Coronavirus Relief Executive Actions, Explained
Discussions in DC Hit a Dead End
Last week, discussions between White House officials and Democratic Congressional leaders regarding a new coronavirus relief bill stalled. There was an hour-and-a-half “last ditch” meeting on Friday afternoon between Treasury Secretary Steven Mnuchin, White House chief of staff Mark Meadows, House Speaker Nancy Pelosi, and Senate Minority Leader Chuck Schumer, but negotiations hit a roadblock before the weekend. Although nonfarm payrolls increased to nearly 1.8 million in July and the unemployment rate fell to 10.2%, millions of people are out of work and are continuing to file for unemployment benefits. The initial jobless claims report still registered more than 1.1 million on a weekly basis and the additional $600 per week of enhanced unemployment insurance has expired.
As a result, President Donald Trump announced on Saturday that he will move forward with four targeted executive actions to provide relief to millions who are struggling around the country. These four actions include cutting taxes for workers through the rest of the year, extending unemployment benefits albeit at a lower rate, renewing a moratorium on evictions, and deferring federal student loan payments and interest through 2020.
The Four Executive Actions
There are questions surrounding the legality of Trump’s executive actions, however, here is what is being proposed.
For starters, the President is calling on “the Treasury Department to allow employers to defer payment of employee-side Social Security payroll taxes through the end of 2020 for Americans earning less than about $100,000 annually,” According to The Hill . The text states this directive could start on September 1, but Trump suggested that it could be retroactive to include the month of August.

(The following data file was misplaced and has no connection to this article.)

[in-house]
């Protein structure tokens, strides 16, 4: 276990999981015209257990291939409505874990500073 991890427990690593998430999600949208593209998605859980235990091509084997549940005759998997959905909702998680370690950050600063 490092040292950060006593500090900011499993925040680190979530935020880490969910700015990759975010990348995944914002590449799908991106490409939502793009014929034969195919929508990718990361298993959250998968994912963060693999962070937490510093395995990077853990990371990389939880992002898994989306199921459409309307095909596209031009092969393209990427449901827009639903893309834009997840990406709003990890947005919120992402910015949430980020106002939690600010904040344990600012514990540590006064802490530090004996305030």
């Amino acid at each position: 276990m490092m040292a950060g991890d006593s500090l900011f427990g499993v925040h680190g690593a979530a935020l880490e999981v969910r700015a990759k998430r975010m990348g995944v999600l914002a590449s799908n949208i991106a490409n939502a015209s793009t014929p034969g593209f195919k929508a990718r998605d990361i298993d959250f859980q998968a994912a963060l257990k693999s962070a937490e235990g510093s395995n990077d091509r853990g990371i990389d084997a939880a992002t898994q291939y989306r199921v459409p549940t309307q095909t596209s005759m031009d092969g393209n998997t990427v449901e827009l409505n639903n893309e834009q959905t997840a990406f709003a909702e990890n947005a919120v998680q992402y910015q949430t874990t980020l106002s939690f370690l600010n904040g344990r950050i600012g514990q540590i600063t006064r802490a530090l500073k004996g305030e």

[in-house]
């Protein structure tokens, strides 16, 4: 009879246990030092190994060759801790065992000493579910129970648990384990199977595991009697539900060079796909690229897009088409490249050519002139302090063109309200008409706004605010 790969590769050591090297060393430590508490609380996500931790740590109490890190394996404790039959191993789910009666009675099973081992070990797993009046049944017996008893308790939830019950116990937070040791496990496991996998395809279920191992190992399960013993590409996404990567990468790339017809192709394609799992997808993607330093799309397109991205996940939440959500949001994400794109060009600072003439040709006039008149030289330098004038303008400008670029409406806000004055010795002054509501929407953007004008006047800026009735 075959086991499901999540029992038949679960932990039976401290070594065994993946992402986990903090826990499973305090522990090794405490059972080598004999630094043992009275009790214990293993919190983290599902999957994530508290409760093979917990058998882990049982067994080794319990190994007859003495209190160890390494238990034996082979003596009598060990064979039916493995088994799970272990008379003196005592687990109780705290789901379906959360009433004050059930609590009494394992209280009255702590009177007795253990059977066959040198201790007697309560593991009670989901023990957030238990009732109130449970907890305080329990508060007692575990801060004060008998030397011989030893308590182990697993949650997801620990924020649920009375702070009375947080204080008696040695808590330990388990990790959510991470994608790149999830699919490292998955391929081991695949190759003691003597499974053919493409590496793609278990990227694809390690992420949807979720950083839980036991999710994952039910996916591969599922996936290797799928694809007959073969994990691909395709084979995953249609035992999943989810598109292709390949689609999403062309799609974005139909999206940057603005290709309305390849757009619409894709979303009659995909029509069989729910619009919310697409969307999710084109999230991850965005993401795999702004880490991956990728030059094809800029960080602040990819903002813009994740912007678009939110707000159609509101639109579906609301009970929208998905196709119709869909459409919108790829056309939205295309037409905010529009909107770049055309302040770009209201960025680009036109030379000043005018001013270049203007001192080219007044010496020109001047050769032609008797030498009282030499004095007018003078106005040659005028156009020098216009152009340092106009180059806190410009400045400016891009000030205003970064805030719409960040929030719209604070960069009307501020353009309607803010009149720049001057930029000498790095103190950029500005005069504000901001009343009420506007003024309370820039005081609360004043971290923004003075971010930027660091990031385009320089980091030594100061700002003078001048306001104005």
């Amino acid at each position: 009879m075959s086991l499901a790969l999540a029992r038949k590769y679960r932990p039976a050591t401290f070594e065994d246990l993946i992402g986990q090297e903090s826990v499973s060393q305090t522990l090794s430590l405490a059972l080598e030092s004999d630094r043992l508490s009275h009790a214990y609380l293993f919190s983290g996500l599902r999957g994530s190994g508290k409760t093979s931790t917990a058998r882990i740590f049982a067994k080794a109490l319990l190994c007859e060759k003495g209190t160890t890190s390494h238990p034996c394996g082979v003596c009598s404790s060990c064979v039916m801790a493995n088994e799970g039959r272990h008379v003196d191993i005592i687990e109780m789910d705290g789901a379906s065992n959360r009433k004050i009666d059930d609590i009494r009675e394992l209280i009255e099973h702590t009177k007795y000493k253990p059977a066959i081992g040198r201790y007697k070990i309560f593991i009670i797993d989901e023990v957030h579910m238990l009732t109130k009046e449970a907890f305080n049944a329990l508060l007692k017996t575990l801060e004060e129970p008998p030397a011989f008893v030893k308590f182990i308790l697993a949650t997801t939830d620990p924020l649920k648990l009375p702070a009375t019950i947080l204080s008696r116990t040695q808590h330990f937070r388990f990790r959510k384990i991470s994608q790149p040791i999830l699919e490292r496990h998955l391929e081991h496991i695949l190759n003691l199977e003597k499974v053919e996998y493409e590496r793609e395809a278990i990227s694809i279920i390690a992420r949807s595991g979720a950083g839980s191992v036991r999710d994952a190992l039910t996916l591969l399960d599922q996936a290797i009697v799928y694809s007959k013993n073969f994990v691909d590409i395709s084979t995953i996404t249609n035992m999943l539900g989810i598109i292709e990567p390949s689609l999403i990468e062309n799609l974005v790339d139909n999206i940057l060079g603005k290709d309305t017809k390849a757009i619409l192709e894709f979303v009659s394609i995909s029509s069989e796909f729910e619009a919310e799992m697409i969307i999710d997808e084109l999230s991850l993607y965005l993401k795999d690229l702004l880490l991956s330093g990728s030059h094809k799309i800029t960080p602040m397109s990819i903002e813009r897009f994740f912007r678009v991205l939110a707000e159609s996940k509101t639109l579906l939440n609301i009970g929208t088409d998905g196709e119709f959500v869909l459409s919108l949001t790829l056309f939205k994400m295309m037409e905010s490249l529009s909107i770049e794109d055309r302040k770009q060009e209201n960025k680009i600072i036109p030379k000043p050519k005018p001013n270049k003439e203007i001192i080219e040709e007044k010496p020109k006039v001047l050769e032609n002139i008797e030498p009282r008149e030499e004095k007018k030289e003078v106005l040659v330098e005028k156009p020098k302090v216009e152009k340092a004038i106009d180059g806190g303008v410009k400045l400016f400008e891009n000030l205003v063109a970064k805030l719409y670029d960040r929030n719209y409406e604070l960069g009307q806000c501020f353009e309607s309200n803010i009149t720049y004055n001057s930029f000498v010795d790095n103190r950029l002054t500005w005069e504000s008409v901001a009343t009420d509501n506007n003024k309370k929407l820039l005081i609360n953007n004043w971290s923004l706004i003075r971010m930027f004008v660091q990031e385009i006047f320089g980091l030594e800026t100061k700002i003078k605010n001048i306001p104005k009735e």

Another memo from President Trump extends the enhanced unemployment benefits that expired two weeks ago at a reduced rate of $400 per week. At a press conference in New Jersey, Trump said , “We’re going to enhance unemployment benefits through the end of the year,” suggesting the $400 per week will last through the end of 2020.
A third action from President Trump focuses on renters and homeowners. When Congress passed the CARES Act in March, the bill included a 120-day temporary eviction moratorium for those who are in federal housing assistance programs. The moratorium also applied to those who live in a property that is backed by a federal mortgage. That moratorium expired in July. This executive order does not extend the moratorium but states that the Trump administration, “will take all lawful measures to prevent residential evictions and foreclosures resulting from financial hardships caused by COVID-19.”
Lastly, the President’s fourth executive action directs the Secretary of Education to extend federal student loan relief which is set to expire on September 30th. The President’s action continues, “the temporary cessation of payments and the waiver of all interest” on federal student loans through the end of the year.
The President’s executive actions may invite legal challenges as Trump bypassed Congress’ control of federal spending. Yesterday, Speaker Nancy Pelosi and Senate Democratic Leader Chuck Schumer labelled the actions “unworkable, weak and narrow.” To that President Trump has said, “If we get sued, it’s somebody that doesn’t want people to get money. OK? And that’s not going to be a very popular thing.” As a result, political analysts Jake Sherman and Anna Palmer write for POLITICO Playbook that one thing to watch this week is if Democrats do believe Trump’s executive actions are unconstitutional, will they try to challenge them?
This is why what happens next is unclear. President Trump’s actions do not appear to include another round of $1,200 direct payments, which is something that is widely expected to be included in the next stimulus package. The relief bill that lawmakers are attempting to finalize would also direct funds to schools as they are trying to reopen. It would also likely provide funds for the Postal Service and the Paycheck Protection Program. The week ahead will offer additional clarity on these subjects and more.
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